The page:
Yom Yerushalayim Thoughts: A Matter of Perspective
Unfortunately, for a few different reasons, my heart is not full at the moment (although perhaps that will change as the day progresses), so instead of writing another "downer" of a post, I am going to share some words of Torah and inspiration from Rabbi Moshe Lichtman's new sefer entitled: "Eretz Yisrael in the Parashah" from the section devoted to Yom Yerushalayim that I found to be particularly meaningful (and hopefully you will, as well):
Before doing so, as this is my blog, I am going to take the liberty of endorsing this tremendous sefer, where Rabbi Lichtman has compiled every single source relating to Eretz Yisrael in the entire Torah, sharing with us both his own wisdom, and that of our sages, leaving no doubt of the centrality of the Land of Israel to the Jewish People and the necessity of the Jewish People living in the Land of Israel in order to fulfill our collective destiny.
"Eretz Yisrael in the Parashah" can be found in book stores in Israel for +/-95 NIS. It should be reaching the bookstores in Chu”l in the near future.
... When one reads accounts of the Six Day War, one cannot help but be awestruck by the magnitude of the events that took place in Eretz Yisrael just four decades ago. Whether we call our victory a miracle, Divine intervention, or Divine Providence, anyone who is not blinded by preconceived notions has to admit that what transpired here was of biblical proportions. Even enemy soldiers, foreign journalists, and secular Israelis admitted that G-d's hand was at work.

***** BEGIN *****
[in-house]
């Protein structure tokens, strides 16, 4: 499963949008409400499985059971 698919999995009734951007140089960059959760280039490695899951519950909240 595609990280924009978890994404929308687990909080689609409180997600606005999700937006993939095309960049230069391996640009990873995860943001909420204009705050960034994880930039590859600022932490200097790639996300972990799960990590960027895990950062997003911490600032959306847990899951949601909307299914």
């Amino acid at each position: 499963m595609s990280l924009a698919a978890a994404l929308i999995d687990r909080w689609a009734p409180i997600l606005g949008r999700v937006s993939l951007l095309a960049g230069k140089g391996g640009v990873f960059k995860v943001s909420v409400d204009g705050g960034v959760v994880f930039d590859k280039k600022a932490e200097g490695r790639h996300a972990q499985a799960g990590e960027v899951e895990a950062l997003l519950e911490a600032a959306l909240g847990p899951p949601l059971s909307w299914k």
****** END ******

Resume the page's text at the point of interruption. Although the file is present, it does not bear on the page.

Therefore, one is completely dumbfounded when one encounters... people - often very religious Jews - who deny the extraordinary nature of the times in which we live. How can anyone fail to see the Divine Providence at work behind the scenes (and quite often in full view) in the Holy Land?...
...It is well known that the manna, the heavenly bread that B'nei Yisrael ate in the desert, tasted like anything a Jew wanted it to taste like. But what - asked the Chafetz Chayim - did the manna taste like to a person who did not think of anything in particular while eating it? One is forced to say that the manna did not taste heavenly at all to such a person. Only one who contemplated his actions and gave thought to what he was eating tasted the delicacies of the manna...
The same is true - concluded the Chafetz Chaim - of the advent of Mashiach. At that time, G-d will reveal His Shechinah to the entire world, but only those who contemplate the historical processes unfolding before their very eyes will sense the extraordinary nature of the times in which they live. "He who does not reflect upon the coming of the Mashiach will not feel anything at all." (Cited in HaTekufah HaGedolah, p. 20)
...Finally, the famed Nazir of Jerusalem, R. David Cohen zt"l, shed new light upon a prayer we say three times a day: "V'techazenah eineinu b'shuvchah l'Zion b'rachamim". on a simple level, we beseech G-d, "May our eyes behold your merciful return to Zion." That is, may we please be zocheh to witness Your eventual return to Jerusalem. However, the Nazir added another, more "updated" dimension to the prayer. He explained that when G-d returns to Zion there will be those who will not recognize the events for what they truly are. Therefore, we pray to G-d: "When You actually restore Your Shechinah to its proper place, please let us see what is taking place before our very eyes. Let us not be blinded by peripheral events, whose purpose is to conceal Your great light; and let us not be influenced by those who (willingly or not) fail to see beyond the superficial."
Over the past sixty years (and more) we have witnessed events of such great magnitude that it would not be presumptuous to say that G-d is clearly returning to Zion. Let us just open our eyes and enjoy the view; and let us show Hashem how much we truly appreciate all that He has done for us so far and all that He continues to do for the sake of out ultimate redemption."